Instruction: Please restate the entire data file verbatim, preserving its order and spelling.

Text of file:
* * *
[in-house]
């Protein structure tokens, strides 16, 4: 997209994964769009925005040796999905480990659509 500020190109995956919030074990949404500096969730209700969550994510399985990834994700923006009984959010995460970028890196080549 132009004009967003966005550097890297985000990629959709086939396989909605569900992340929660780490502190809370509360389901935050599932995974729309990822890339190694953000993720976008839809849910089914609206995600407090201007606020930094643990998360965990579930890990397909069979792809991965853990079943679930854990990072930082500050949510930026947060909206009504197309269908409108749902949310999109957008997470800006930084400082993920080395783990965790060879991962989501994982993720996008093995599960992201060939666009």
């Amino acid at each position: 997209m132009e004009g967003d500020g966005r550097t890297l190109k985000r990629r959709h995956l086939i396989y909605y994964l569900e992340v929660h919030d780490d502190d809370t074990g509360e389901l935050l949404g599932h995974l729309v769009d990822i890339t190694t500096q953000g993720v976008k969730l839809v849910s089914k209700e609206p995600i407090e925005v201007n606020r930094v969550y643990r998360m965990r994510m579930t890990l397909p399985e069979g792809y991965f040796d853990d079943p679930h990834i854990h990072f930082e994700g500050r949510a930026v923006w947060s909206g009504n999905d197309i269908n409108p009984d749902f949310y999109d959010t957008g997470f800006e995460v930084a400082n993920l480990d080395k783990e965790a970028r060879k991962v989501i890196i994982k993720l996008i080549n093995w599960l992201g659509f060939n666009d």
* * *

[in-house]
């Protein structure tokens, strides 16, 4: 997209994964769009925005040796999905480990659509 500020190109995956919030074990949404500096969730209700969550994510399985990834994700923006009984959010995460970028890196080549 132009004009967003966005550097890297985000990629959709086939396989909605569900992340929660780490502190809370509360389901935050599932995974729309990822890339190694953000993720976008839809849910089914609206995600407090201007606020930094643990998360965990579930890990397909069979792809991965853990079943679930854990990072930082500050949510930026947060909206009504197309269908409108749902949310999109957008997470800006930084400082993920080395783990965790060879991962989501994982993720996008093995599960992201060939666009």
């Amino acid at each position: 997209m132009e004009g967003d500020g966005r550097t890297l190109k985000r990629r959709h995956l086939i396989y909605y994964l569900e992340v929660h919030d780490d502190d809370t074990g509360e389901l935050l949404g599932h995974l729309v769009d990822i890339t190694t500096q953000g993720v976008k969730l839809v849910s089914k209700e609206p995600i407090e925005v201007n606020r930094v969550y643990r998360m965990r994510m579930t890990l397909p399985e069979g792809y991965f040796d853990d079943p679930h990834i854990h990072f930082e994700g500050r949510a930026v923006w947060s909206g009504n999905d197309i269908n409108p009984d749902f949310y999109d959010t957008g997470f800006e995460v930084a400082n993920l480990d080395k783990e965790a970028r060879k991962v989501i890196i994982k993720l996008i080549n093995w599960l992201g659509f060939n666009d």